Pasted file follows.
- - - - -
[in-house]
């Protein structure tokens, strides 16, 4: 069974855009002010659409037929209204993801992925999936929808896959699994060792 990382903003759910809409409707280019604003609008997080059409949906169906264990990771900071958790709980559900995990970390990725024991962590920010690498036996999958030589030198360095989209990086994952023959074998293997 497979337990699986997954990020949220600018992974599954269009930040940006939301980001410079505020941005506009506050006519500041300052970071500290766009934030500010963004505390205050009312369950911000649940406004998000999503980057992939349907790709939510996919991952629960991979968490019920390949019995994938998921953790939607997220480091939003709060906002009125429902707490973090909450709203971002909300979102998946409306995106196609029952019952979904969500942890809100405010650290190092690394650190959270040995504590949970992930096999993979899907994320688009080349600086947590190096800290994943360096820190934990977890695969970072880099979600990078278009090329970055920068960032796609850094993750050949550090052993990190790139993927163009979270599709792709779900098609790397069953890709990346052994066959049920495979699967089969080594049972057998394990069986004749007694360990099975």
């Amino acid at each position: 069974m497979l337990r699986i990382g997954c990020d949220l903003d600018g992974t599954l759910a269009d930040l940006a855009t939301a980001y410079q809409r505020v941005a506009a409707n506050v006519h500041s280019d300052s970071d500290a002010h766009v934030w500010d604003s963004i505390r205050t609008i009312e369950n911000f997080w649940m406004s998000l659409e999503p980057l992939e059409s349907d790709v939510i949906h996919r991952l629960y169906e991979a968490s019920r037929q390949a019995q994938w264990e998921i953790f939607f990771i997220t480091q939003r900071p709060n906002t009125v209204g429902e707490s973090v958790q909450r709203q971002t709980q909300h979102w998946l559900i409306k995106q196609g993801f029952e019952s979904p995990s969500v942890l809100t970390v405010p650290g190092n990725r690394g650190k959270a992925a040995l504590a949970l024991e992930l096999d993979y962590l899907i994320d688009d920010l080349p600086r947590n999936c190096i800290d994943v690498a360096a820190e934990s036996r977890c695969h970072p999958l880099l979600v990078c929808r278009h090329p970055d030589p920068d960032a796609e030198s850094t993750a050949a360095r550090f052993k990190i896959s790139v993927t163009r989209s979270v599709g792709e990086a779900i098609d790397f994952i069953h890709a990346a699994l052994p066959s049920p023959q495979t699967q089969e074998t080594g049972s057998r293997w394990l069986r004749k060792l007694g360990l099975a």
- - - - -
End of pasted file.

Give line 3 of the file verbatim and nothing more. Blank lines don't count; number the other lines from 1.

């Amino acid at each position: 069974m497979l337990r699986i990382g997954c990020d949220l903003d600018g992974t599954l759910a269009d930040l940006a855009t939301a980001y410079q809409r505020v941005a506009a409707n506050v006519h500041s280019d300052s970071d500290a002010h766009v934030w500010d604003s963004i505390r205050t609008i009312e369950n911000f997080w649940m406004s998000l659409e999503p980057l992939e059409s349907d790709v939510i949906h996919r991952l629960y169906e991979a968490s019920r037929q390949a019995q994938w264990e998921i953790f939607f990771i997220t480091q939003r900071p709060n906002t009125v209204g429902e707490s973090v958790q909450r709203q971002t709980q909300h979102w998946l559900i409306k995106q196609g993801f029952e019952s979904p995990s969500v942890l809100t970390v405010p650290g190092n990725r690394g650190k959270a992925a040995l504590a949970l024991e992930l096999d993979y962590l899907i994320d688009d920010l080349p600086r947590n999936c190096i800290d994943v690498a360096a820190e934990s036996r977890c695969h970072p999958l880099l979600v990078c929808r278009h090329p970055d030589p920068d960032a796609e030198s850094t993750a050949a360095r550090f052993k990190i896959s790139v993927t163009r989209s979270v599709g792709e990086a779900i098609d790397f994952i069953h890709a990346a699994l052994p066959s049920p023959q495979t699967q089969e074998t080594g049972s057998r293997w394990l069986r004749k060792l007694g360990l099975a």